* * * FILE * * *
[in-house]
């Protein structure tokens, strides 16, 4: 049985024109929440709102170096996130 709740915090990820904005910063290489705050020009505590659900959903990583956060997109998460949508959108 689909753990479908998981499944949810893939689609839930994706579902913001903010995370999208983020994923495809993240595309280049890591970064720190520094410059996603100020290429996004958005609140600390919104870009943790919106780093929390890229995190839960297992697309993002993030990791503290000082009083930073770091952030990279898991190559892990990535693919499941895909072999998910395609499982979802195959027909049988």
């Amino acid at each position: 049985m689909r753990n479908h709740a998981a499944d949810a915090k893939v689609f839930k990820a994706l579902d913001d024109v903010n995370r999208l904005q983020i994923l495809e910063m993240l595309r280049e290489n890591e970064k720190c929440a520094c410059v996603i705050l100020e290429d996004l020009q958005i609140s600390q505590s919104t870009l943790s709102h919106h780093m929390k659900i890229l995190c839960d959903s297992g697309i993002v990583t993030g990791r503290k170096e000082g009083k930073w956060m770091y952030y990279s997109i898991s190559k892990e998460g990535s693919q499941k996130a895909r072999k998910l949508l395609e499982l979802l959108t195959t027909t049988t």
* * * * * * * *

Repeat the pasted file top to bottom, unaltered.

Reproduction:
[in-house]
């Protein structure tokens, strides 16, 4: 049985024109929440709102170096996130 709740915090990820904005910063290489705050020009505590659900959903990583956060997109998460949508959108 689909753990479908998981499944949810893939689609839930994706579902913001903010995370999208983020994923495809993240595309280049890591970064720190520094410059996603100020290429996004958005609140600390919104870009943790919106780093929390890229995190839960297992697309993002993030990791503290000082009083930073770091952030990279898991190559892990990535693919499941895909072999998910395609499982979802195959027909049988």
């Amino acid at each position: 049985m689909r753990n479908h709740a998981a499944d949810a915090k893939v689609f839930k990820a994706l579902d913001d024109v903010n995370r999208l904005q983020i994923l495809e910063m993240l595309r280049e290489n890591e970064k720190c929440a520094c410059v996603i705050l100020e290429d996004l020009q958005i609140s600390q505590s919104t870009l943790s709102h919106h780093m929390k659900i890229l995190c839960d959903s297992g697309i993002v990583t993030g990791r503290k170096e000082g009083k930073w956060m770091y952030y990279s997109i898991s190559k892990e998460g990535s693919q499941k996130a895909r072999k998910l949508l395609e499982l979802l959108t195959t027909t049988t």